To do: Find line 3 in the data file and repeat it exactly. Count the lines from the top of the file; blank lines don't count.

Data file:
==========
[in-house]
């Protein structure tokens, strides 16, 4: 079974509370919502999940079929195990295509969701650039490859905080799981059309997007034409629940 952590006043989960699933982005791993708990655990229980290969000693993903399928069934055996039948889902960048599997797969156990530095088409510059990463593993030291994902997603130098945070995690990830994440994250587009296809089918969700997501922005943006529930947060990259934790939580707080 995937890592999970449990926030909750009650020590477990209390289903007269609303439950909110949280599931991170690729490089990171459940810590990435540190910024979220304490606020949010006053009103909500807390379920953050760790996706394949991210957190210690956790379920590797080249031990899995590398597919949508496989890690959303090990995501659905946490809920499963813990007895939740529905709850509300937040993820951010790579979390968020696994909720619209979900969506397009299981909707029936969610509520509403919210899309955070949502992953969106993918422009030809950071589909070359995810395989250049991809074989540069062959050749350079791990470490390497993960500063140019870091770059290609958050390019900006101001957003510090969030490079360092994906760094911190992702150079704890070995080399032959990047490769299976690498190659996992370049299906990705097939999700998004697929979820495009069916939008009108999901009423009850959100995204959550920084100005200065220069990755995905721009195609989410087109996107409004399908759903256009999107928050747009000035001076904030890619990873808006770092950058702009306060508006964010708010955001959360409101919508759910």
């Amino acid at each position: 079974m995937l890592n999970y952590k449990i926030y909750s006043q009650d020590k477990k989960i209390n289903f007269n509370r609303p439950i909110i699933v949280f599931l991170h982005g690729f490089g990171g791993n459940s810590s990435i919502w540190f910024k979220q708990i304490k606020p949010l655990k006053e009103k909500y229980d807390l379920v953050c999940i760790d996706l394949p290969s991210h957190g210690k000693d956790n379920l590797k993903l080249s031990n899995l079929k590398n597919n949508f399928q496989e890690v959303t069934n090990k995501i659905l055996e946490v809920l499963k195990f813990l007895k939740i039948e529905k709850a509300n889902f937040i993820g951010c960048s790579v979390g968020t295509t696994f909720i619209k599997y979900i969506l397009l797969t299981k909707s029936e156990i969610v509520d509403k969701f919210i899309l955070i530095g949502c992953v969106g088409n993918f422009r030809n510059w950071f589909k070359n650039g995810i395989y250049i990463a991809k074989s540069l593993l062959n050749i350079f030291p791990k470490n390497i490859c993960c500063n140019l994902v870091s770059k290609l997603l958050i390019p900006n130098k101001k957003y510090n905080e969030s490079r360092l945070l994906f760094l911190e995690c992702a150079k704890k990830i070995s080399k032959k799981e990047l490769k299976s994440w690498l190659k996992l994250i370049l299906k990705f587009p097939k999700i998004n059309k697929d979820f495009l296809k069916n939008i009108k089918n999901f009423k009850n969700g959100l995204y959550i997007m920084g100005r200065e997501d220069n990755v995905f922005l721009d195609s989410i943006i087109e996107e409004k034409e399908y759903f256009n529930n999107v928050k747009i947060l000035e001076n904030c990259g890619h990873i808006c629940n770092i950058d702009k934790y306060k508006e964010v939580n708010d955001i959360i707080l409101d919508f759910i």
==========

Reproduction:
């Amino acid at each position: 079974m995937l890592n999970y952590k449990i926030y909750s006043q009650d020590k477990k989960i209390n289903f007269n509370r609303p439950i909110i699933v949280f599931l991170h982005g690729f490089g990171g791993n459940s810590s990435i919502w540190f910024k979220q708990i304490k606020p949010l655990k006053e009103k909500y229980d807390l379920v953050c999940i760790d996706l394949p290969s991210h957190g210690k000693d956790n379920l590797k993903l080249s031990n899995l079929k590398n597919n949508f399928q496989e890690v959303t069934n090990k995501i659905l055996e946490v809920l499963k195990f813990l007895k939740i039948e529905k709850a509300n889902f937040i993820g951010c960048s790579v979390g968020t295509t696994f909720i619209k599997y979900i969506l397009l797969t299981k909707s029936e156990i969610v509520d509403k969701f919210i899309l955070i530095g949502c992953v969106g088409n993918f422009r030809n510059w950071f589909k070359n650039g995810i395989y250049i990463a991809k074989s540069l593993l062959n050749i350079f030291p791990k470490n390497i490859c993960c500063n140019l994902v870091s770059k290609l997603l958050i390019p900006n130098k101001k957003y510090n905080e969030s490079r360092l945070l994906f760094l911190e995690c992702a150079k704890k990830i070995s080399k032959k799981e990047l490769k299976s994440w690498l190659k996992l994250i370049l299906k990705f587009p097939k999700i998004n059309k697929d979820f495009l296809k069916n939008i009108k089918n999901f009423k009850n969700g959100l995204y959550i997007m920084g100005r200065e997501d220069n990755v995905f922005l721009d195609s989410i943006i087109e996107e409004k034409e399908y759903f256009n529930n999107v928050k747009i947060l000035e001076n904030c990259g890619h990873i808006c629940n770092i950058d702009k934790y306060k508006e964010v939580n708010d955001i959360i707080l409101d919508f759910i």